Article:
Theory, application could collide in immigration bill

Lawmakers should listen carefully to concerns raised by law enforcement officials about asking them to take on illegal immigration enforcement.

With limited financial and staffing resources, asking police officers to take on a new, very difficult job most likely will mean something else doesn't get done.

As Reggie Lloyd, director of the S.C. State Law Enforcement Division, so succinctly put it: "Do you want us to chase the guy who cut his wife's head off or is in MS-13 (a gang) or dealing drugs, or do you want us to get the guy on top of the roof nailing shingles? We can't do it all."

Lloyd has already told lawmakers that his agency hasn't had the resources to implement law enforcement requirements under the state’s 2008 immigration reform law.

The bills that have been introduced for this legislative session are modeled after Arizona’s controversial law, which faces serious legal challenges.

One significant change such a law would bring, if it can withstand federal challenge, is that it would empower state and local police to enforce federal immigration laws, even without a specific agreement with federal authorities.

Lawmakers ought to wait for the outcome of the challenges to Arizona’s law before jumping on this bandwagon, especially since we already have in place what many consider to be one of the tougher illegal immigration laws in the country.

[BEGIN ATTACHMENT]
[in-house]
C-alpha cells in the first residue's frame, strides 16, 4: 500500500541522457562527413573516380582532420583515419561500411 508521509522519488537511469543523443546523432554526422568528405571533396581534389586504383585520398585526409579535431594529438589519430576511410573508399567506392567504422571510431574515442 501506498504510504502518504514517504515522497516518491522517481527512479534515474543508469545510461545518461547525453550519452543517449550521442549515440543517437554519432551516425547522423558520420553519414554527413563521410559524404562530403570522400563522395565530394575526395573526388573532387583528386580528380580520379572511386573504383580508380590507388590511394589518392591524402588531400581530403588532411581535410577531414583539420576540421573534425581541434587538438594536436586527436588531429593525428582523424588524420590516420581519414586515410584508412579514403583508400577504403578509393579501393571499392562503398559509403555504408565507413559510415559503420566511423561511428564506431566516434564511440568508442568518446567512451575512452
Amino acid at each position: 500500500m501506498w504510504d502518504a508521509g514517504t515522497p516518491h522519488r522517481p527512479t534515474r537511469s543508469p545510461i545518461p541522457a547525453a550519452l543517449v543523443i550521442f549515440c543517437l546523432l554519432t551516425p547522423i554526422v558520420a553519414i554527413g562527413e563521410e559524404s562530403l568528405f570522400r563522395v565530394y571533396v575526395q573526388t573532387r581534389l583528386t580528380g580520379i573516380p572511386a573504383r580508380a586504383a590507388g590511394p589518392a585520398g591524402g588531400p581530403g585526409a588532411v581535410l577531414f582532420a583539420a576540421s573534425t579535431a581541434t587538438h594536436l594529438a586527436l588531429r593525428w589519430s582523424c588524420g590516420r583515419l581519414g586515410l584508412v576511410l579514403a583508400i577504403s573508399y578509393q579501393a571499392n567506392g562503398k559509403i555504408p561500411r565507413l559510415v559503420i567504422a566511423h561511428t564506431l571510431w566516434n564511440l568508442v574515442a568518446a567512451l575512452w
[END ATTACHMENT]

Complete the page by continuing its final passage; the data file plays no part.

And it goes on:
The law’s primary aim is to reduce the number of illegal immigrants in the state by making sure employers only hire people who are here legally. It also cuts off public services to people who aren’t here legally.

But even more importantly, lawmakers ought to get their own questions answered before moving on the issue. Members of a Senate Judiciary subcommittee Thursday advanced one of the immigration bills despite their own legal questions. A staff attorney was asked to draft changes to address their concerns.

These are no small matters. One of the issues raised Thursday was that the bill asked police officers to verify the immigration status of suspected illegal immigrants who are detained in connection with another crime. Law enforcement officials say it would be difficult to verify residency status in many situations, and there are laws about detaining people without cause.

In short, lawmakers should be very careful not to make an already difficult job even more difficult, especially without giving law enforcement the resources to do it right. And that’s assuming the measure can stand up to legal challenge.